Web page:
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Query Documenting Code

P: n/a
I have a ton of queries that I need users to be able to view. I'd like to
have them viewed in a datasheet-view form instead of directly, so that I can
keep the users from futzing with the data.

I'd like to do this in a temporary database, creating an autoform based on
the query and making that form the source object for a subform in a
pre-existing main form. I just ran a quick-and-dirty test, using the code at
the bottom of this post, and it seems to work reasonably well (the client
doesn't have much money to spend, so reasonably well is good enough, or will
be once I tweak the code and nudge the main form).

I'm using Call DoCmd.RunCommand(acCmdNewObjectAutoForm) to create the form.
It works fine, as long as I've got the query highlighted in the database
window. Is there a way to supply a query name for this wizard? Or is there a
way to control what's highlighted in the database window?

Many thanks for any pointers.

Jeremy

--

Sub MakeTheForm()
Call DoCmd.DeleteObject(acForm, "Form1")
Call DoCmd.RunCommand(acCmdNewObjectAutoForm)
Call DoCmd.Save
Forms!form1.AllowEdits = False
Forms!form1.AllowAdditions = False
Forms!form1.AllowDeletions = False
Call DoCmd.OpenForm("form1", acDesign)
Forms!form1.DefaultView = 2 'datasheet
Call DoCmd.Save
Call DoCmd.Close(acForm, "Form1")
Call DoCmd.OpenForm("frmTempMain")
Forms!frmMain.SetFocus
End Sub

=================
Jeremy Wallace
AlphaBet City Dataworks
ABCDataworks dot com
Nov 12 '05 #1
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6 Replies


P: n/a
Just wondering if this might help... any way you could tweak the code
in the SQL section of the Developer Handbook... just pick a query from
a dropdown or something and then have it show in the bottom window as
read only?
Nov 12 '05 #2

P: n/a
rkc

"Jeremy Wallace" <cd**@abcdataworks.SKIPTHISPART.com> wrote in message
news:bF********************@speakeasy.net...
I have a ton of queries that I need users to be able to view. I'd like to
have them viewed in a datasheet-view form instead of directly, so that I can keep the users from futzing with the data.

I'd like to do this in a temporary database, creating an autoform based on
the query and making that form the source object for a subform in a
pre-existing main form. I just ran a quick-and-dirty test, using the code at the bottom of this post, and it seems to work reasonably well (the client
doesn't have much money to spend, so reasonably well is good enough, or will be once I tweak the code and nudge the main form).


Don't know the answer to your question, but I think I would look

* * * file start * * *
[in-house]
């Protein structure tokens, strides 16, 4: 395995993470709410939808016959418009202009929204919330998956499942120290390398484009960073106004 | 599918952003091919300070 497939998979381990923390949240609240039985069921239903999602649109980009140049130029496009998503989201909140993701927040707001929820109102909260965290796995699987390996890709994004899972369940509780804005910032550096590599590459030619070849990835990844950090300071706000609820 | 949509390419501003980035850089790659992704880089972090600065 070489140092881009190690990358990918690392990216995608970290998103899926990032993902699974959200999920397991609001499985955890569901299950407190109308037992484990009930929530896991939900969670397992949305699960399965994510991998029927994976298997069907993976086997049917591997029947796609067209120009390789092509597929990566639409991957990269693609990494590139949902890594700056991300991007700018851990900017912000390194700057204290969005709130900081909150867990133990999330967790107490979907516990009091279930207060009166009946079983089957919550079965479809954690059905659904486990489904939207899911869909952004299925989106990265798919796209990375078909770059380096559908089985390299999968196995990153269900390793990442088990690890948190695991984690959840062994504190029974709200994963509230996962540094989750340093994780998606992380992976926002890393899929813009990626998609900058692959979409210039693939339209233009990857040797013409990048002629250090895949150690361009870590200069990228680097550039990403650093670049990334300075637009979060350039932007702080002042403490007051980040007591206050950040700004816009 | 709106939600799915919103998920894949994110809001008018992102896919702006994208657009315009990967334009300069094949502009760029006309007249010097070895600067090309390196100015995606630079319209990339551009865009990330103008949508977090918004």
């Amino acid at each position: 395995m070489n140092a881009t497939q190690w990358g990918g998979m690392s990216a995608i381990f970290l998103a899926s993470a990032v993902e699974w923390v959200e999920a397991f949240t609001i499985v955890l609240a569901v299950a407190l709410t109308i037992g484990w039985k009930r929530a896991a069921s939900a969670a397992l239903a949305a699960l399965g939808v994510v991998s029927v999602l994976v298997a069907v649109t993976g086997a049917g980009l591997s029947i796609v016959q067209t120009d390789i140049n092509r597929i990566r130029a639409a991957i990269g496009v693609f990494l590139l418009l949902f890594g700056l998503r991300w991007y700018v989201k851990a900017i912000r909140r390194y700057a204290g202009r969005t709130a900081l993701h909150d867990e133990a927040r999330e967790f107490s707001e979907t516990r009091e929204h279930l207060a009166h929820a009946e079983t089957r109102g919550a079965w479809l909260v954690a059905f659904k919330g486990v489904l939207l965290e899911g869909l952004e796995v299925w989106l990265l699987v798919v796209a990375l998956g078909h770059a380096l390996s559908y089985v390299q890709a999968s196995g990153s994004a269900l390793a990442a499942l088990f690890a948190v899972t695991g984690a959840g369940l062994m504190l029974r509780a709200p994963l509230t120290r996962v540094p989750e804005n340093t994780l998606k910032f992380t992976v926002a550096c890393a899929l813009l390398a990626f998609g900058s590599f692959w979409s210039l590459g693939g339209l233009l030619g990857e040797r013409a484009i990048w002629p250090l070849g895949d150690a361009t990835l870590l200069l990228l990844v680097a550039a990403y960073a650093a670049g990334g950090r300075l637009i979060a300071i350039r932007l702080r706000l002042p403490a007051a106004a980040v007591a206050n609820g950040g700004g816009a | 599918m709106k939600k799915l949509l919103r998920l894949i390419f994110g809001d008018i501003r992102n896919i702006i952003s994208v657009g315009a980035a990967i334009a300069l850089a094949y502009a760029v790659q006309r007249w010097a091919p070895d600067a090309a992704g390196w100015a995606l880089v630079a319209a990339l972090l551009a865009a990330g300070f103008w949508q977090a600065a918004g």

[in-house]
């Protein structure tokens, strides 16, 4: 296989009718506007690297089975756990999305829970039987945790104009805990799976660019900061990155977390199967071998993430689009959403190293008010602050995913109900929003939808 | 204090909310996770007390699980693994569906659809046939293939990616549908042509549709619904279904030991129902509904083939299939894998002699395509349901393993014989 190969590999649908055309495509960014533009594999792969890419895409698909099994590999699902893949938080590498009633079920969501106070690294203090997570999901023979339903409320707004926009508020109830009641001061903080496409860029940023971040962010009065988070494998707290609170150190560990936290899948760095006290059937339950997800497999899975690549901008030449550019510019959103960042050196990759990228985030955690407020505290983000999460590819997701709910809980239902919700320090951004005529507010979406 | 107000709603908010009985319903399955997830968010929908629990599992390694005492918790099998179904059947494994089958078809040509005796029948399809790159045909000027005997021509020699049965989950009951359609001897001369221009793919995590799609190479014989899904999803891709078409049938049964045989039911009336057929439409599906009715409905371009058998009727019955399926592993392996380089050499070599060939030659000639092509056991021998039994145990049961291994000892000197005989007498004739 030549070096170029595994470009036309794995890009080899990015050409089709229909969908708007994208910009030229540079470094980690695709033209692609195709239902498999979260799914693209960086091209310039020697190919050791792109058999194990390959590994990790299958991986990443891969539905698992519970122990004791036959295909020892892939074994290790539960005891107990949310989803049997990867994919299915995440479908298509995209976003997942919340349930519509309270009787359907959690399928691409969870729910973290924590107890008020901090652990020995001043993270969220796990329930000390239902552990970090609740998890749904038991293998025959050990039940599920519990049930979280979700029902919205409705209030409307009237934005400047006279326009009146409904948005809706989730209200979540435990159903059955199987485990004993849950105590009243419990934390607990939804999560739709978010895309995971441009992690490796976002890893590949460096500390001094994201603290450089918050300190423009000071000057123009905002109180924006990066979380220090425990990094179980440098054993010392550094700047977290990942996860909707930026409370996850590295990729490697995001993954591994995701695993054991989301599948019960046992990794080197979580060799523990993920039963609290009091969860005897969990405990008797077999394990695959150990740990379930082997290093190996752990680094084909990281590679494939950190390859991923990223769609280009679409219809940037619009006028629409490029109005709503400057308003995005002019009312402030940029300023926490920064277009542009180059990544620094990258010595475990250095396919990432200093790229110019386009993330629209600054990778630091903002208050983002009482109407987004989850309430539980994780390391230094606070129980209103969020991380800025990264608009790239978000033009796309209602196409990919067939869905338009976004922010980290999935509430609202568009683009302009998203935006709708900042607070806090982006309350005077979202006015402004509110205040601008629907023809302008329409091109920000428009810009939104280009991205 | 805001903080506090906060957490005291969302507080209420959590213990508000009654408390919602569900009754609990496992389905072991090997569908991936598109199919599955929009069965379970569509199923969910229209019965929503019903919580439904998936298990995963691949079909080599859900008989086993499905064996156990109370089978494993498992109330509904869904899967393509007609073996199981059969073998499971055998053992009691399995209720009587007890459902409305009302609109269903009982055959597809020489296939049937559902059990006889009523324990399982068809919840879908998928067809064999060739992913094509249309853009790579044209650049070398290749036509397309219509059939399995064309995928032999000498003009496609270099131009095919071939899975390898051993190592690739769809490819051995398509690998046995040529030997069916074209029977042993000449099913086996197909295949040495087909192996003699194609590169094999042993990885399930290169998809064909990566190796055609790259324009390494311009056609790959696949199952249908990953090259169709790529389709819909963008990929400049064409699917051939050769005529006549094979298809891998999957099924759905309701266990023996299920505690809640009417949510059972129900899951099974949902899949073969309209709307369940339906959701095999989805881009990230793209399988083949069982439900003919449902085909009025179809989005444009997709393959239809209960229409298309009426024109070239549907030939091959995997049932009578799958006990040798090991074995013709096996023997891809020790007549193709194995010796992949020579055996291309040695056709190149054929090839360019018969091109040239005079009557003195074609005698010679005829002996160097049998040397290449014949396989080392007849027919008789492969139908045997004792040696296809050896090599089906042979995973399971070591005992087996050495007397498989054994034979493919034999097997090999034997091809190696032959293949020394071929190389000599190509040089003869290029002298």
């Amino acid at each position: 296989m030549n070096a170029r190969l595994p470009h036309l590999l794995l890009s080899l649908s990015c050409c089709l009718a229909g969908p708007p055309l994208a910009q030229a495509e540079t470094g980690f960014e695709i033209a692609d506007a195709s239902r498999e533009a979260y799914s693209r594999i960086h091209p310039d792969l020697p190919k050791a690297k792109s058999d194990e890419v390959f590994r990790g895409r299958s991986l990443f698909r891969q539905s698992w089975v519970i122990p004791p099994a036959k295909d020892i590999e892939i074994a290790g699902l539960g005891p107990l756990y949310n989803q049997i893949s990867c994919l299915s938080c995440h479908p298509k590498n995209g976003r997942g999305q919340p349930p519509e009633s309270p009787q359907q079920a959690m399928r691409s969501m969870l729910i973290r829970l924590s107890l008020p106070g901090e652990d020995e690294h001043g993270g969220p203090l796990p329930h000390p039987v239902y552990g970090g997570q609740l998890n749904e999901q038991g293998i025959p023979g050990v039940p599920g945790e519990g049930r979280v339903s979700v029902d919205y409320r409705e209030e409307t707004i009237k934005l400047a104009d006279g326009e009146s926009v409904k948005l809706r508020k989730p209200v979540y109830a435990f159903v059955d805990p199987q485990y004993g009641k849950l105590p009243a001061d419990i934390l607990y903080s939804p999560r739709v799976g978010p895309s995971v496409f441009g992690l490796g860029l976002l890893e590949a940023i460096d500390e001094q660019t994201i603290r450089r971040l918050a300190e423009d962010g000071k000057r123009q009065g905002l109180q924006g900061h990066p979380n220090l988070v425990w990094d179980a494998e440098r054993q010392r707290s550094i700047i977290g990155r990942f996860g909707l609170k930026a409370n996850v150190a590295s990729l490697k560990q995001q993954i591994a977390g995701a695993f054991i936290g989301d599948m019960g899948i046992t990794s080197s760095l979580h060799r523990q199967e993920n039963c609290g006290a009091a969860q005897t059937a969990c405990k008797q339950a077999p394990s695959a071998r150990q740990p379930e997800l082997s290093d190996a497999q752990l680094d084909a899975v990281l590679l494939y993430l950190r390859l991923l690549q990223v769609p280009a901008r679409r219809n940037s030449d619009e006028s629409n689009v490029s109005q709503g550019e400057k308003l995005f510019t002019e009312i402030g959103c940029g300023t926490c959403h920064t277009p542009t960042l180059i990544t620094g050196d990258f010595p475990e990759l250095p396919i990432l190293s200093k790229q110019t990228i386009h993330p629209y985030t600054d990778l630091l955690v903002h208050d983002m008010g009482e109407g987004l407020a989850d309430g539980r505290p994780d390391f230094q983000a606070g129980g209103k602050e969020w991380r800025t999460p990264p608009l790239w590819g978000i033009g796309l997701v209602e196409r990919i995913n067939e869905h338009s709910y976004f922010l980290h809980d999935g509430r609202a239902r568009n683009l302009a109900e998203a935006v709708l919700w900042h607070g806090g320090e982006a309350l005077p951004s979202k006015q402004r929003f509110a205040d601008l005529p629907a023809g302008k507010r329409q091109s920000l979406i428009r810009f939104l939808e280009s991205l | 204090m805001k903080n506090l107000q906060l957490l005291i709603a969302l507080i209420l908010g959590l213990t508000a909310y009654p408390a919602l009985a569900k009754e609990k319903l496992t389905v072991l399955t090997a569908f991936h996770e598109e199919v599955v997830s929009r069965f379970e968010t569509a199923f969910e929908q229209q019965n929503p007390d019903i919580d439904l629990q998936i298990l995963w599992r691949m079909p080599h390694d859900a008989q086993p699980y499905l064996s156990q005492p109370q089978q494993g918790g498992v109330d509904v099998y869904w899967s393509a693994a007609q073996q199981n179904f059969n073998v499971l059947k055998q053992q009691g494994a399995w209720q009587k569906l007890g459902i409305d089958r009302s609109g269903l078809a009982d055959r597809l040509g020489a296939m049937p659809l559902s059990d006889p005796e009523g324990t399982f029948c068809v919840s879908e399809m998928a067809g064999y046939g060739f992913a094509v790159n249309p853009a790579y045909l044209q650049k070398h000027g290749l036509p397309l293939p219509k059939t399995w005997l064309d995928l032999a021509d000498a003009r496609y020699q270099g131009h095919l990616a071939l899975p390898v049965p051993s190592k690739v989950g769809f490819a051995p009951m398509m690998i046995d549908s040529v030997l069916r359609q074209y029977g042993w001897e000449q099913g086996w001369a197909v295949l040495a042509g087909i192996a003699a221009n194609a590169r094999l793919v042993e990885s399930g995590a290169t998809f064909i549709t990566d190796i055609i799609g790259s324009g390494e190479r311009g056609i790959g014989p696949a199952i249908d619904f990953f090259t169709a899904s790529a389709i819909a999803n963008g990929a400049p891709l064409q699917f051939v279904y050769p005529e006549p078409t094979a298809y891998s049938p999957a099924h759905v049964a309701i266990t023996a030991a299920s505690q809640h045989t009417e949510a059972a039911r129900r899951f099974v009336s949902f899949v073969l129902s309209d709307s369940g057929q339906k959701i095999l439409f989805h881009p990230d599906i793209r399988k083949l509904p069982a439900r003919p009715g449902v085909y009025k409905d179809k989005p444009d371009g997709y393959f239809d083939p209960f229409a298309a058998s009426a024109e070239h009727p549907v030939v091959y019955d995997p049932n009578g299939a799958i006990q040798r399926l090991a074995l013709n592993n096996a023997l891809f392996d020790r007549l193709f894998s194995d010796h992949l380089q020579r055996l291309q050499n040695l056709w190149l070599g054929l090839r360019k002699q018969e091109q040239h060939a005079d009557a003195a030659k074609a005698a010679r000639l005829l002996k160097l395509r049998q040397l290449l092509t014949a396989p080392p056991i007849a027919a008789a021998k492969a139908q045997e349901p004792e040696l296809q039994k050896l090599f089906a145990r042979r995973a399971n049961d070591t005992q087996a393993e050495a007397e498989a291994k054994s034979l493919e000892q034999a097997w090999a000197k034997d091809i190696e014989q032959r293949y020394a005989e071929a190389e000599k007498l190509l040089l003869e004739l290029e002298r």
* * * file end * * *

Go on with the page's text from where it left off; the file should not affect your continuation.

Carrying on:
at using a simple ListBox and set it's properties to match each query
you want to view. Lighter weight widget, no need to re-create a
subform each time.
Nov 12 '05 #3

P: n/a
rk*@yabba.dabba.do.rochester.rr.bomb (rkc) wrote in
<S_*******************@twister.nyroc.rr.com>:

"Jeremy Wallace" <cd**@abcdataworks.SKIPTHISPART.com> wrote in
message news:bF********************@speakeasy.net...
I have a ton of queries that I need users to be able to view.
I'd like to have them viewed in a datasheet-view form instead of
directly, so that I

can
keep the users from futzing with the data.

I'd like to do this in a temporary database, creating an
autoform based on the query and making that form the source
object for a subform in a pre-existing main form. I just ran a
quick-and-dirty test, using the code

at
the bottom of this post, and it seems to work reasonably well
(the client doesn't have much money to spend, so reasonably well
is good enough, or

will
be once I tweak the code and nudge the main form).


Don't know the answer to your question, but I think I would look
at using a simple ListBox and set it's properties to match each
query you want to view. Lighter weight widget, no need to
re-create a subform each time.


Interesting suggestion.

I once had an application that had way too many fields in the
tables (design error on my part), and I needed forms that would
allow editing of all the data. I already had forms for the three
main tables, but didn't want to create three other complex forms
that combined the data from those three tables with the data from
the 1:1 data tables that were not part of the data entry process
(the records were partly created from an import process and partly
from data entry). So I used a listbox populated by a function and
allowed editing via a text box at the top of the form. You could
edit the value of the particular row of the listbox, where each row
was a field from a particular record (each record being combined
from two 1:1 tables).

It was pretty complex, but it did mean that I got a single form
that allowed viewing and editing of all the data in the
application. I'm not certain it was easier than hand-building the